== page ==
I wanted to try something a little different this time around rather than just my ramblings, so I’ve interviewed Phil Christie. Phil is a Consultant Child Psychologist with experience of diagnosis and assessment of children across the spectrum as well as having been Director of an autism specific school and children’s services for 30 years. He has a background in research, training and publications, with a recent emphasis on those with a diagnosis of Pathological Demand Avoidance. Phil is now working mostly on an independent basis – you can find out more information about this HERE
I think you’ll agree with me that it’s a very interesting and insightful read. Please post any questions/comments for Phil in the comments, which you can find at the top of the post or you can click HERE, and I’ll be sure to pass them on. Thank you and enjoy. 😊
1. When and how did you decide that Child Psychology was the career path you wanted to follow and how did that lead to working within PDA?
While studying for my first degree at Lancaster University I was working on a voluntary placement at a large psychiatric hospital in Scotland. While there, I was asked to work on a daily basis with a five year old boy with autism. This was at a time when not all children were entitled to education and many of those with autism were placed in hospital. This child and the work that I did really caught my interest and I went on to train in Child Psychology at Nottingham University with John and Elizabeth Newson. I then became a close colleague and friend of Elizabeth’s over many years as I continued my interest in autism at Sutherland House. As part of this Elizabeth and I set up the Early Years Diagnostic Centre (which later became the Elizabeth Newson Centre). Elizabeth inspired and encouraged me in many things, one of which was PDA. Many children we worked with at Sutherland House and saw for assessment at the ENC showed this profile.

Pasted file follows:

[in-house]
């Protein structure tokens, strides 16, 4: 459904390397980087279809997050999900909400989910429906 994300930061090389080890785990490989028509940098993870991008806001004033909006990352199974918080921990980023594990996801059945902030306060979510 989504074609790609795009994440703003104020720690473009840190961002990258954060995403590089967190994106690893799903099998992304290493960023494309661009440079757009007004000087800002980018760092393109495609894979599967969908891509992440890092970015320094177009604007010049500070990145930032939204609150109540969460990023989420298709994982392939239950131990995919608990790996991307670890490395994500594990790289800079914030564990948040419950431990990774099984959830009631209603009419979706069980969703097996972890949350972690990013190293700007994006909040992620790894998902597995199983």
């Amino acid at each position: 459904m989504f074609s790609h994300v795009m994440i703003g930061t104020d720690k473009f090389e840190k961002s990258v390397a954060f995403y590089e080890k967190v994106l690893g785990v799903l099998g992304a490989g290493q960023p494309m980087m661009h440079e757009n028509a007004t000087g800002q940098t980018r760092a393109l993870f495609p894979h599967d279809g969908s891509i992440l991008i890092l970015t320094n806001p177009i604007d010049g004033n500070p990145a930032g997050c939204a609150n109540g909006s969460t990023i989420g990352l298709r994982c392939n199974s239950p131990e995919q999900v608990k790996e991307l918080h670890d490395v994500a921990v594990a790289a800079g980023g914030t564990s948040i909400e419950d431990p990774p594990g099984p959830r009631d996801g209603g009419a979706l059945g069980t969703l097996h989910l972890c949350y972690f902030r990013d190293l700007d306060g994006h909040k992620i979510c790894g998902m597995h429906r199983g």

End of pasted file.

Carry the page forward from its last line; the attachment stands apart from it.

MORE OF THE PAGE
2. Do you think a proper PDA diagnosis is important? If so, to what extent?
I think a correct diagnosis of any developmental condition is very important in helping people reach a shared understanding of an individual’s needs. Of course every child or young person is an individual with their own personality and profile. The individual will, though, share many underlying characteristics that are common to others with the condition. A diagnosis should help to explain, or ‘make sense’, of why certain aspects of development and behaviour occur and give a context to them. A diagnosis should act as a ‘signpost’ to understanding and give suggestions and guidelines for better support. Without an appropriate diagnosis there is a danger that an individual is misunderstood and doesn’t receive support tailored to their needs.
3. In your opinion what are the ‘must have’ traits for a PDA diagnosis?
Elizabeth Newson’s original descriptions gave a list of features that she felt were the criteria for diagnosing PDA. I have said for a number of years that we now need to establish which are central and which are secondary (this is very similar to the way in which the original diagnostic criteria for autism developed). Clearly extreme (or Pathological) demand avoidance is one and this must be demonstrated in a range of ways, including what Newson described as ‘social manipulation’. Surface sociability, excessive mood changes and an anxiety driven need to be in control are also crucial. Ability in role-play and pretend was also highlighted by Newson. I think research is now showing us that we need to better understand the extent and nature of imagination in role-play both within PDA and the autism spectrum more generally.